Lindsey’s legs ached and her chest heaved as she skidded on the tarmac outside 8 Churchill Close, a roomy semi-detached house that was home. The curtains downstairs twitched as she clambered from the bike. The front door slowly opened. She tried to look nonchalant, even though she felt like hurtling up the path. Once inside Lindsey inhaled deeply and rushed into the living room. Morag backed into a corner, her hands pressed to her mouth, which she opened, but without effect. Lindsey had never seen her mother so flummoxed and lost for words. She followed her mother’s stare, which rested upon a young woman, who edged forward, with arms outstretched.     

    “I’m sorry,” the young woman said plainly.

    “April!” Lindsey uttered.

     Morag left the friends alone and closed the kitchen door.

    They embraced, clinging to one another. Their tears mingling as their cheeks touched. Lindsey was the first to draw away shocked, taking stock of April’s tall willowy figure. Her caramel coloured hair lacked lustre, and her hesitant dove grey eyes gazed in disbelief. 

     Lindsey was taken completely off guard. Questions spun around her mind, too many to ask straight away. What to ask first? Then she blurted out. “Where have you been? - Are you okay? – And why here? - Your Mum and Dad. Everyone’s been so upset.” Then facing one another, they clasped hands.

    April’s pale lips quivered. “I can’t tell you.”

   “Can’t or won’t?” Lindsey rubbed the tears from her eyes with her fingertips and waited, confused and angry.

    “That’s the main reason I’ve stayed away so long. I was afraid of telling you all the truth. Then I decided if I came back now - maybe - everyone could accept me and respect my wish for privacy about the last two years. I’ve good reasons, but I know I’m being unfair.  It’s a lot to ask of everyone.  I really have missed you all so much. Every single day of my time away, I’ve longed to come back and been so worried about the trouble I’ve caused and the sorrow.” Her shoulders drooped. “How could I have caused such suffering to Mum and Dad – to you all? In the beginning, I wasn’t thinking properly. Just running away, with no one to share the problem. Not even you, Lindsey.”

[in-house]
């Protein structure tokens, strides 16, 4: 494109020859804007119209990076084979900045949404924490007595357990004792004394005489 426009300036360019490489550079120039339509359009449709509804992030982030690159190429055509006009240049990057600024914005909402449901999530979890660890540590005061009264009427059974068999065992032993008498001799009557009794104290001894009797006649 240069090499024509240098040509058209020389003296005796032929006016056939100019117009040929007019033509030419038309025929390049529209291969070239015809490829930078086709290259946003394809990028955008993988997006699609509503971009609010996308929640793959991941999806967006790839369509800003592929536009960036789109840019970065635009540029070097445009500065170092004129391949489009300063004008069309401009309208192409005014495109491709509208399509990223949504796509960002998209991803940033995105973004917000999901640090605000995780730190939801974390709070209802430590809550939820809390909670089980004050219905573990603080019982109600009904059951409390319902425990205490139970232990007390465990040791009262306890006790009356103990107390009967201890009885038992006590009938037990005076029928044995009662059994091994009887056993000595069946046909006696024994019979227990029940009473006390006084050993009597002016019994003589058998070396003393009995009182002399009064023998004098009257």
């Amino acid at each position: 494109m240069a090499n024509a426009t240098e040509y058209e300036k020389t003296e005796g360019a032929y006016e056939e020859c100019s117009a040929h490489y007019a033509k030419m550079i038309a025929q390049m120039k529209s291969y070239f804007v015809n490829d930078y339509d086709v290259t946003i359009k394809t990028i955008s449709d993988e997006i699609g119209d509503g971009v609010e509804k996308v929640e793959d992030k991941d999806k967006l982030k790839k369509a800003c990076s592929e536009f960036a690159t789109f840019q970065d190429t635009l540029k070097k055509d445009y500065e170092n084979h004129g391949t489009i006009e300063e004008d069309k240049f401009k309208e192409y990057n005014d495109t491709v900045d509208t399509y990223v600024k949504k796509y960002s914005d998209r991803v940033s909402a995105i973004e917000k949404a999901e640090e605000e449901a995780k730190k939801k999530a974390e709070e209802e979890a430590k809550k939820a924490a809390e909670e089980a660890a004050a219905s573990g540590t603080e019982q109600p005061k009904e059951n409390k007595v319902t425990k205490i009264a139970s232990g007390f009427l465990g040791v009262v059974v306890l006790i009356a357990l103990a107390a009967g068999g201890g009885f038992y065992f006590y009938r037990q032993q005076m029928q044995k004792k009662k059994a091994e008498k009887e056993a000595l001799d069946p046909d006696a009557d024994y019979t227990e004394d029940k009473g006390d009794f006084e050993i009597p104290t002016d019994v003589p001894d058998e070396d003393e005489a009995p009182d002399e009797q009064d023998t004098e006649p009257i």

Lindsey’s face crumpled thinking of her friend’s despair.  “I thought we confided in each other about everything.”

    “Not this. Even now the shame.” The words caught in her throat. ” Maybe, one day I’ll be able to talk about it, but for now I just want to be back home. Help me tell Mum and Dad? To let them know I am all right. Ask them to have me back. I love them and now I’m thinking straight again, so ashamed.”

  Lindsey firmly guided April onto the settee and sat close. “What’s happened to you?” 

    “A set of circumstances.”  April closed her eyes and shook her head.

     “But we, everyone thought the worst. You can’t just come back and think life will go on as normal with no questions.”

   April evaded the questions by asking another unimportant one, but it diverted Lindsey’s line of questioning. “What about Steve?” she enquired sipping tea left by Morag, who was out pegging washing on the line. 

 Lindsey blinked and gnawed the edge of her fingernail. “Forget him - did you know he was married? Was that the reason that you ran away?”

      April stared back and left the question unanswered.

    Unsure of what to think, Lindsey’s thoughts drifted to Seth. How would he react now April had returned? He’d shadowed his father lately, learning the family business in preparation, assuming it was his alone when Richard retired. She often cringed when she heard him bragging to his drinking mates at The Cat and Cracker about his inheritance. Strange, April hadn’t mentioned him. 

    Then - as if April read Lindsey’s mind. “Was Seth affected by my disappearance?” Her face blanched of colour and her eyes clouded.

   “Of course,” Lindsey scrutinised her friend from narrowed eyes, remembering Seth’s quietness, with irrational outbursts of temper.

     April rested her mug on the coffee table and turned to Lindsey, placing her hands on her friend’s shoulders. She stared into her face, searching for the right words. 

 “Come to Mum and Dad’s with me.  Before I change my mind.” 




Olivia returned home, donned her gardening clothes, and kneeled by a flowerbed loosening the soil around some snowdrop and daffodil bulbs. She’d found the house claustrophobic and felt better in the fresh air. Her eyes wandered to the candle still flickering in the window. It had burnt low, so she would go in and replace it soon.  Distracted, she snagged her thumb on a rose bush. Blood beaded, she put the wound to her mouth. The sound of a car in the back lane stole her attention. It sounded like Richard’s car, two hours before he was due home.

     Richard drove with Seth beside him onto the drive, the car stopped abruptly, car doors opening together.

   “What’s wrong?” Olivia said warily, wiping her hands down her cord trousers.

    Richard stuttered and seemed uncertain. “We’ve closed up early; I found the spare shop door key in the back of the drawer. It was quiet.”